Yarrow (gemeine Schafgarbe) has been used since ancient times for healing wounds, and its essential oil has anti-inflammatory properties, it was also used as a ward against evil, and traditionally it was burned on the eve of St John’s Day. Bracken (Adlerfarne) was also collected as its minute spores were reputed to confer invisibility on their possessor if gathered at the only time when they were said to be visible, i.e., on St John’s Eve at the precise moment at which the saint was born.
This day is representative of so many things that most people can find a reason to partake in the local traditions. As far as the Christian faith is concerned, John the Baptist is described in the Gospel of Luke as a relative of Jesus who led a movement of baptism at the Jordan River. Most scholars agree that John baptized Jesus by wading into the water with Jesus from the eastern bank of the river. John is probably best known for foretelling of the Messiah, which in the New Testament predicted the coming of Jesus.
According to the Gospel of Mark, John is imprisoned by Herod for denouncing Herod's incestuous marriage. John condemned Herod for marrying Herodias (his niece) in violation of Old Testament Law. After Herodias's daughter Salome has danced before Herod, he grants her a favor. Herodias tells her to ask for the head of John the Baptist, which is delivered to her on a plate.
This lovely recipe is meant to celebrate St John’s feast day in a sweet way. You can ask your kids to help you with this recipe. Maybe they could peel the eggs for you, or scrape the eggs through the sieve, knead the dough, cut out the dough rounds and place them on the baking sheets. The recipe is quite easy and the results are sweet.
St John’s Cakelettes
(these small cakes are traditionally baked for St John’s feast day on June 24th – the recipe yields between 15 to 20 cakelettes)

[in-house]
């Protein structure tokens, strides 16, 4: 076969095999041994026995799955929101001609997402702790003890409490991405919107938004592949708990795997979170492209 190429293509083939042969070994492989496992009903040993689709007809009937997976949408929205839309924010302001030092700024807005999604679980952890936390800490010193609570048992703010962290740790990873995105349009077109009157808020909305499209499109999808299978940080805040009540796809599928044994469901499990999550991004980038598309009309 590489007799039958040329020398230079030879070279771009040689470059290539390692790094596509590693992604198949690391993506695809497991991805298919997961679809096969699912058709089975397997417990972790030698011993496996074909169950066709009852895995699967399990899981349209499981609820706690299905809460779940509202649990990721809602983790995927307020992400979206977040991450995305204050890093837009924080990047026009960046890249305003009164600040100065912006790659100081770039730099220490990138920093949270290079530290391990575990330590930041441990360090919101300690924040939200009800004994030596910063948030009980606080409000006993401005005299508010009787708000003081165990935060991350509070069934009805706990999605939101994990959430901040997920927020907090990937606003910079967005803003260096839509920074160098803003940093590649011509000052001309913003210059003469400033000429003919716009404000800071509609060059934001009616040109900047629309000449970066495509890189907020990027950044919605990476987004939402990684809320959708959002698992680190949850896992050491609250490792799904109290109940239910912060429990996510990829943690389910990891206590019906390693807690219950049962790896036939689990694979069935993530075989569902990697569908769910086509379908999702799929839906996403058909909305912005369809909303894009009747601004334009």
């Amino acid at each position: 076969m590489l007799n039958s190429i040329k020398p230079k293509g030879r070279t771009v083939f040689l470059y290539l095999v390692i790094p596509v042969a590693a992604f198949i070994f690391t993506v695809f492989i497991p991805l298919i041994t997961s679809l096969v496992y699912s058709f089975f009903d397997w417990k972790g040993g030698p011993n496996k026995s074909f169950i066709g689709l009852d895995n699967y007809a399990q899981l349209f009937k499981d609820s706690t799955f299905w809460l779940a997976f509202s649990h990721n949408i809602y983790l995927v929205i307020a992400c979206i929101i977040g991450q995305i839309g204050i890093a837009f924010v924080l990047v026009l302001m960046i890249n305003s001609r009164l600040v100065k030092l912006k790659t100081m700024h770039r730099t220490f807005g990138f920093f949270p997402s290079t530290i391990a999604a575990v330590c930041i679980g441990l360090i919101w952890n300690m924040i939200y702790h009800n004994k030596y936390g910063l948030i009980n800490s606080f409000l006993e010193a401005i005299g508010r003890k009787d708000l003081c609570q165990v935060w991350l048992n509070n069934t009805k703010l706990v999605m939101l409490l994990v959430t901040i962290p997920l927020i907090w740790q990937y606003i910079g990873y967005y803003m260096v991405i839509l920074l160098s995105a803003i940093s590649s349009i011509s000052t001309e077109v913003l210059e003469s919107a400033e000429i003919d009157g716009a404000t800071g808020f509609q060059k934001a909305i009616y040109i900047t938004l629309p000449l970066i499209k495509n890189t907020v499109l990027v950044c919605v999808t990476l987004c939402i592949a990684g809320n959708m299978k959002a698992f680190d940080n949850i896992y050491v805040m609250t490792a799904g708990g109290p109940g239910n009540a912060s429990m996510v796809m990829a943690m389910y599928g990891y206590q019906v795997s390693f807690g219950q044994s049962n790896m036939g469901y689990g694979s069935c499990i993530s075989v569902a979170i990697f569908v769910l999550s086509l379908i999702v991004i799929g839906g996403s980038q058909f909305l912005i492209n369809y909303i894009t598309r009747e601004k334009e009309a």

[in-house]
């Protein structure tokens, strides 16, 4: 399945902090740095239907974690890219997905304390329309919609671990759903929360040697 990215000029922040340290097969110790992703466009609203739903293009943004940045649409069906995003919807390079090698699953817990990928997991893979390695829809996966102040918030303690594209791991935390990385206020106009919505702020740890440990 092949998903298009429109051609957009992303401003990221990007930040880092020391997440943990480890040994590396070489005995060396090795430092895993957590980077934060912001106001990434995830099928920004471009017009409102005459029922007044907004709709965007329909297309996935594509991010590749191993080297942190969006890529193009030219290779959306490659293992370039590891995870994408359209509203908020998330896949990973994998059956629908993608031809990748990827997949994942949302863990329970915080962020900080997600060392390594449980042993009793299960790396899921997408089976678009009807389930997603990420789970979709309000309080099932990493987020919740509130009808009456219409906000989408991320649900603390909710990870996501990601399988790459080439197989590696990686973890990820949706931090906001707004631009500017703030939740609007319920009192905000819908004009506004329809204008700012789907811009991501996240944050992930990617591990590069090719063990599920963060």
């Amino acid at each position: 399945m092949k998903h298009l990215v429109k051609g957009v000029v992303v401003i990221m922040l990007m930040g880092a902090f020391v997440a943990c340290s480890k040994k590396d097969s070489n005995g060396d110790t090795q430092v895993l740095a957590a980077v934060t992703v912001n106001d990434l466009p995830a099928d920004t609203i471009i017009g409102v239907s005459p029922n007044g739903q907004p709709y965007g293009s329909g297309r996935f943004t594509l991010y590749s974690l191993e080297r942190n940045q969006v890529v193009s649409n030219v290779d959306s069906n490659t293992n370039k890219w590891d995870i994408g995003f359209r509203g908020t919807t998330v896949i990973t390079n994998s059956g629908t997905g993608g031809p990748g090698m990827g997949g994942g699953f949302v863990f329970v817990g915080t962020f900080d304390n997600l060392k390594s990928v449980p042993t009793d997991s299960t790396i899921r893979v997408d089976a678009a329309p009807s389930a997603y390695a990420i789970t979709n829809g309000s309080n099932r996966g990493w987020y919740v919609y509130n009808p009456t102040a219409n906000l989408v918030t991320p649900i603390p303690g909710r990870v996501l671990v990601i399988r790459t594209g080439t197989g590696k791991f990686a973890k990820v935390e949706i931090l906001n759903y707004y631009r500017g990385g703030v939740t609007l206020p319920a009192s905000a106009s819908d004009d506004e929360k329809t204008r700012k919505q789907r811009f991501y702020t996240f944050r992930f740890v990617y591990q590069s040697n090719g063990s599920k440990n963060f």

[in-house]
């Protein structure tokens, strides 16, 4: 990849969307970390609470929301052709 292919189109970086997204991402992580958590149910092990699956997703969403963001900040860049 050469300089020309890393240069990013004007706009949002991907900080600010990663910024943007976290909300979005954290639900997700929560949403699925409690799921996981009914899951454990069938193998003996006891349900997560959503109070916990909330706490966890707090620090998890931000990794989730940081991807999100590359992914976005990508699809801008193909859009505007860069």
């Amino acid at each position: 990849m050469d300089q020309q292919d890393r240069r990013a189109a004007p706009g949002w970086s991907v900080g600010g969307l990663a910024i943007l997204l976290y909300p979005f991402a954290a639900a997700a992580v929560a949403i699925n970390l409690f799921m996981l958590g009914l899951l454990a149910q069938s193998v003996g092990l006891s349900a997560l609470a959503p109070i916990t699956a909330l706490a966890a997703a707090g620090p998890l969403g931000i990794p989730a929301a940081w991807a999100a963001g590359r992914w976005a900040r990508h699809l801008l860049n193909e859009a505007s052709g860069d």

- 250g white spelt flour (you can substitute AP/plain flour here), plus some for the work surface
- 125g, unsalted butter, room temperature
- 50g raw cane sugar (OR natural light brown sugar)
- 8g pure vanilla sugar (OR use vanilla extract)
- 5 eggs (M), hard-boiled, cooled, peeled, forced through a sieve
- 1 pinch of fine sea salt
- 1 tbsp freshly squeezed lemon juice
- eggwash (1 egg yolk mixed with a bit of cold water or milk)
- Red and black currant jelly or jam (preferably homemade)
- Pre-heat your oven to 170°C (335°F).
- Mix all the ingredients together until you have an elastic dough.
- Lightly flour your work surface and roll out the dough to a thickness of about 1cm (0.4in).
- Using a round shape cookie cutter or a glass (about 3 in Ø), cut out about 15 to 20 cookies and place them on parchment lined baking sheets. Gather any dough scraps and re-roll them. Since the cakelettes do not expand much, you can place them realtively close together.
- Brush each cakelette with some egg wash.
- Bake each batch about 15 to 20 minutes or until golden.
- Transfer to a cooling rack.
- Liberally spread red and/or black currant jelly or jam on each cakelette and serve.
(werden traditionell zum Mittsommertag bzw. Johannisfest am 24. Juni gebacken, ergibt ca. 15 bis 20 Stück, je nach Größe des Ausstechers)
- 250g Dinkelmehl (Type 630), plus etwas Mehl für die Arbeitsfläche
- 125g Butter, Zimmertemperatur
- 50g Rohrohrzucker
- 8g Bourbon Vanillezucker
- 5 Eier (M), hart gekocht, abgekühlt und dann durch ein feines Sieb gestrichen